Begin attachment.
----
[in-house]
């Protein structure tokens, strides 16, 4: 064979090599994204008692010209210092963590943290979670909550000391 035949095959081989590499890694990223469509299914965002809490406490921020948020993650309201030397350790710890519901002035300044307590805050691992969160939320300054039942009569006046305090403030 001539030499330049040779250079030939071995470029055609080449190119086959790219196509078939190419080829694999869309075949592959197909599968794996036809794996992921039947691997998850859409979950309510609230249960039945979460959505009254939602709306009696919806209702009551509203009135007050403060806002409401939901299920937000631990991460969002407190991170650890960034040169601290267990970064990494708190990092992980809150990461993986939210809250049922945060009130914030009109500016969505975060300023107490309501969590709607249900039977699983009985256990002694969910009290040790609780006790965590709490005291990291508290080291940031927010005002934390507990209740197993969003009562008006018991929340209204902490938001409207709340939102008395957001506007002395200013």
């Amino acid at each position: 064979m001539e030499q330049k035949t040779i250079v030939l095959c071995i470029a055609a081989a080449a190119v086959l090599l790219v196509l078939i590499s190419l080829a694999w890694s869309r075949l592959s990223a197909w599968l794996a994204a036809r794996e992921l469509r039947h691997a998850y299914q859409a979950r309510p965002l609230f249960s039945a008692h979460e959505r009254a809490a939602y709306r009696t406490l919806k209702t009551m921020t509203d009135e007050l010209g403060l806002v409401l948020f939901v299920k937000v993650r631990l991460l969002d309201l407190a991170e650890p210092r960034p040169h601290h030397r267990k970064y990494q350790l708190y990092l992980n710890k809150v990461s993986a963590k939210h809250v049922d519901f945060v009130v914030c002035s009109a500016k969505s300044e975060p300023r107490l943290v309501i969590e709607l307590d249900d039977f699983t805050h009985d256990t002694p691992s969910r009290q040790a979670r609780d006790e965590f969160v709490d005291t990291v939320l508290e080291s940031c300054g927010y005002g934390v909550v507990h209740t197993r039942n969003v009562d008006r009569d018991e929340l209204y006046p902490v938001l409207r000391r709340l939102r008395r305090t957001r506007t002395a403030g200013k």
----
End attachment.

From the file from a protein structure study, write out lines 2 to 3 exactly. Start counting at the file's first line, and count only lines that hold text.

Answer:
């Protein structure tokens, strides 16, 4: 064979090599994204008692010209210092963590943290979670909550000391 035949095959081989590499890694990223469509299914965002809490406490921020948020993650309201030397350790710890519901002035300044307590805050691992969160939320300054039942009569006046305090403030 001539030499330049040779250079030939071995470029055609080449190119086959790219196509078939190419080829694999869309075949592959197909599968794996036809794996992921039947691997998850859409979950309510609230249960039945979460959505009254939602709306009696919806209702009551509203009135007050403060806002409401939901299920937000631990991460969002407190991170650890960034040169601290267990970064990494708190990092992980809150990461993986939210809250049922945060009130914030009109500016969505975060300023107490309501969590709607249900039977699983009985256990002694969910009290040790609780006790965590709490005291990291508290080291940031927010005002934390507990209740197993969003009562008006018991929340209204902490938001409207709340939102008395957001506007002395200013």
């Amino acid at each position: 064979m001539e030499q330049k035949t040779i250079v030939l095959c071995i470029a055609a081989a080449a190119v086959l090599l790219v196509l078939i590499s190419l080829a694999w890694s869309r075949l592959s990223a197909w599968l794996a994204a036809r794996e992921l469509r039947h691997a998850y299914q859409a979950r309510p965002l609230f249960s039945a008692h979460e959505r009254a809490a939602y709306r009696t406490l919806k209702t009551m921020t509203d009135e007050l010209g403060l806002v409401l948020f939901v299920k937000v993650r631990l991460l969002d309201l407190a991170e650890p210092r960034p040169h601290h030397r267990k970064y990494q350790l708190y990092l992980n710890k809150v990461s993986a963590k939210h809250v049922d519901f945060v009130v914030c002035s009109a500016k969505s300044e975060p300023r107490l943290v309501i969590e709607l307590d249900d039977f699983t805050h009985d256990t002694p691992s969910r009290q040790a979670r609780d006790e965590f969160v709490d005291t990291v939320l508290e080291s940031c300054g927010y005002g934390v909550v507990h209740t197993r039942n969003v009562d008006r009569d018991e929340l209204y006046p902490v938001l409207r000391r709340l939102r008395r305090t957001r506007t002395a403030g200013k």